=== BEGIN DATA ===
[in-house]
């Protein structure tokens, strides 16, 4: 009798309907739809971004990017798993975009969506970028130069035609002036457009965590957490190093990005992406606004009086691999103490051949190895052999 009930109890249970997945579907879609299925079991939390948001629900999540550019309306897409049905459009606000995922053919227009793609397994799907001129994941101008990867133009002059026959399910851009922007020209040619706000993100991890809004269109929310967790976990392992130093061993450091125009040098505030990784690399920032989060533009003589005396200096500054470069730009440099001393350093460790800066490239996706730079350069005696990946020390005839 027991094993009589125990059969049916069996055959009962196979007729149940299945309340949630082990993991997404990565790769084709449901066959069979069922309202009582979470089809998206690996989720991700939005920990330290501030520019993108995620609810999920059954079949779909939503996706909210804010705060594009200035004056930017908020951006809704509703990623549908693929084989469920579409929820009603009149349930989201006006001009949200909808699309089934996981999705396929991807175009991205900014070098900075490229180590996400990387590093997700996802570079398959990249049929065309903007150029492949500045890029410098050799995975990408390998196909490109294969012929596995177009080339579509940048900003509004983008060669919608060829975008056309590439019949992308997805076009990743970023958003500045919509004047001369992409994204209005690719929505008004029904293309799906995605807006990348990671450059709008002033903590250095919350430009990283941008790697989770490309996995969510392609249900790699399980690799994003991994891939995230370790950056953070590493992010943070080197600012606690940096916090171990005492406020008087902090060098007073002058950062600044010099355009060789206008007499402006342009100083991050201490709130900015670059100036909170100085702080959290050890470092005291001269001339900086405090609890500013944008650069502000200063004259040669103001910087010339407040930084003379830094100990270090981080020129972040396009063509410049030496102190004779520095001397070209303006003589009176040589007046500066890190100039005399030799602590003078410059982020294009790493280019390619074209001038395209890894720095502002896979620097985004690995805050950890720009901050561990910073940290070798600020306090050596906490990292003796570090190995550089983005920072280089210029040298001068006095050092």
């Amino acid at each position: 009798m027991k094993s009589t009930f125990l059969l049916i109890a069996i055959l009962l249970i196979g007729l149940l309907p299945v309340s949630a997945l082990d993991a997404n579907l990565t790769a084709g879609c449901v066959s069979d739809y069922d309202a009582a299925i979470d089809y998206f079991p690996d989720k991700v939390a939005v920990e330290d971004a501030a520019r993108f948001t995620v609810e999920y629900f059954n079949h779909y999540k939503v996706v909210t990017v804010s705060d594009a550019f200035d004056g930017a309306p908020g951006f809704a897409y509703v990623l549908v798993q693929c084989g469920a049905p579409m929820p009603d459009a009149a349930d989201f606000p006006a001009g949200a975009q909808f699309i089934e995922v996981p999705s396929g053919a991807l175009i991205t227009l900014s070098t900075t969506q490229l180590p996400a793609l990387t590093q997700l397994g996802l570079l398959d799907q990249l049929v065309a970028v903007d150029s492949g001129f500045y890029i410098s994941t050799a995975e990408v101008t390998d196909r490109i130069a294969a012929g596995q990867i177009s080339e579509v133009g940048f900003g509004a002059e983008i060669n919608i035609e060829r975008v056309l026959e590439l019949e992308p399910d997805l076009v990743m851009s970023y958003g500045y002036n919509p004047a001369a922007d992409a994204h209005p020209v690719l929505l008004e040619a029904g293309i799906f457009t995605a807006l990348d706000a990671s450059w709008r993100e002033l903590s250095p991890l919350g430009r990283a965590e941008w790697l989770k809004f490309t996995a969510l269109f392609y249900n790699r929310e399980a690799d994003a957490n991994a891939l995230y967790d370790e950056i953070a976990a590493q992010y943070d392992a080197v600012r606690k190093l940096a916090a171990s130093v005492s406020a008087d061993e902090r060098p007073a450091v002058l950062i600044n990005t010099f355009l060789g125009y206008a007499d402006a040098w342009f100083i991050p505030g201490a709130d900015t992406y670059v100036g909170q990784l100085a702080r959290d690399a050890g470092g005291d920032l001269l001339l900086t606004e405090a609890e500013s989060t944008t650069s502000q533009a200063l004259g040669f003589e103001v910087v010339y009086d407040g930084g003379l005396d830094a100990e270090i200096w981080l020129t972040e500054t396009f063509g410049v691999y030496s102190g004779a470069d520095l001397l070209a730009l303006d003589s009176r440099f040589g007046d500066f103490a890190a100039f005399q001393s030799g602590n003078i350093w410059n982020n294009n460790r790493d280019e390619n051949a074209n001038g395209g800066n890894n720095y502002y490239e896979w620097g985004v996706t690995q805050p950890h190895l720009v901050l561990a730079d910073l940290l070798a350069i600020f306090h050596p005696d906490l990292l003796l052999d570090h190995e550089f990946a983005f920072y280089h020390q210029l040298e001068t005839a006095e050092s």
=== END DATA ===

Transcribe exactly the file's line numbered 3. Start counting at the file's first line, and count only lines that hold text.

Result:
């Amino acid at each position: 009798m027991k094993s009589t009930f125990l059969l049916i109890a069996i055959l009962l249970i196979g007729l149940l309907p299945v309340s949630a997945l082990d993991a997404n579907l990565t790769a084709g879609c449901v066959s069979d739809y069922d309202a009582a299925i979470d089809y998206f079991p690996d989720k991700v939390a939005v920990e330290d971004a501030a520019r993108f948001t995620v609810e999920y629900f059954n079949h779909y999540k939503v996706v909210t990017v804010s705060d594009a550019f200035d004056g930017a309306p908020g951006f809704a897409y509703v990623l549908v798993q693929c084989g469920a049905p579409m929820p009603d459009a009149a349930d989201f606000p006006a001009g949200a975009q909808f699309i089934e995922v996981p999705s396929g053919a991807l175009i991205t227009l900014s070098t900075t969506q490229l180590p996400a793609l990387t590093q997700l397994g996802l570079l398959d799907q990249l049929v065309a970028v903007d150029s492949g001129f500045y890029i410098s994941t050799a995975e990408v101008t390998d196909r490109i130069a294969a012929g596995q990867i177009s080339e579509v133009g940048f900003g509004a002059e983008i060669n919608i035609e060829r975008v056309l026959e590439l019949e992308p399910d997805l076009v990743m851009s970023y958003g500045y002036n919509p004047a001369a922007d992409a994204h209005p020209v690719l929505l008004e040619a029904g293309i799906f457009t995605a807006l990348d706000a990671s450059w709008r993100e002033l903590s250095p991890l919350g430009r990283a965590e941008w790697l989770k809004f490309t996995a969510l269109f392609y249900n790699r929310e399980a690799d994003a957490n991994a891939l995230y967790d370790e950056i953070a976990a590493q992010y943070d392992a080197v600012r606690k190093l940096a916090a171990s130093v005492s406020a008087d061993e902090r060098p007073a450091v002058l950062i600044n990005t010099f355009l060789g125009y206008a007499d402006a040098w342009f100083i991050p505030g201490a709130d900015t992406y670059v100036g909170q990784l100085a702080r959290d690399a050890g470092g005291d920032l001269l001339l900086t606004e405090a609890e500013s989060t944008t650069s502000q533009a200063l004259g040669f003589e103001v910087v010339y009086d407040g930084g003379l005396d830094a100990e270090i200096w981080l020129t972040e500054t396009f063509g410049v691999y030496s102190g004779a470069d520095l001397l070209a730009l303006d003589s009176r440099f040589g007046d500066f103490a890190a100039f005399q001393s030799g602590n003078i350093w410059n982020n294009n460790r790493d280019e390619n051949a074209n001038g395209g800066n890894n720095y502002y490239e896979w620097g985004v996706t690995q805050p950890h190895l720009v901050l561990a730079d910073l940290l070798a350069i600020f306090h050596p005696d906490l990292l003796l052999d570090h190995e550089f990946a983005f920072y280089h020390q210029l040298e001068t005839a006095e050092s």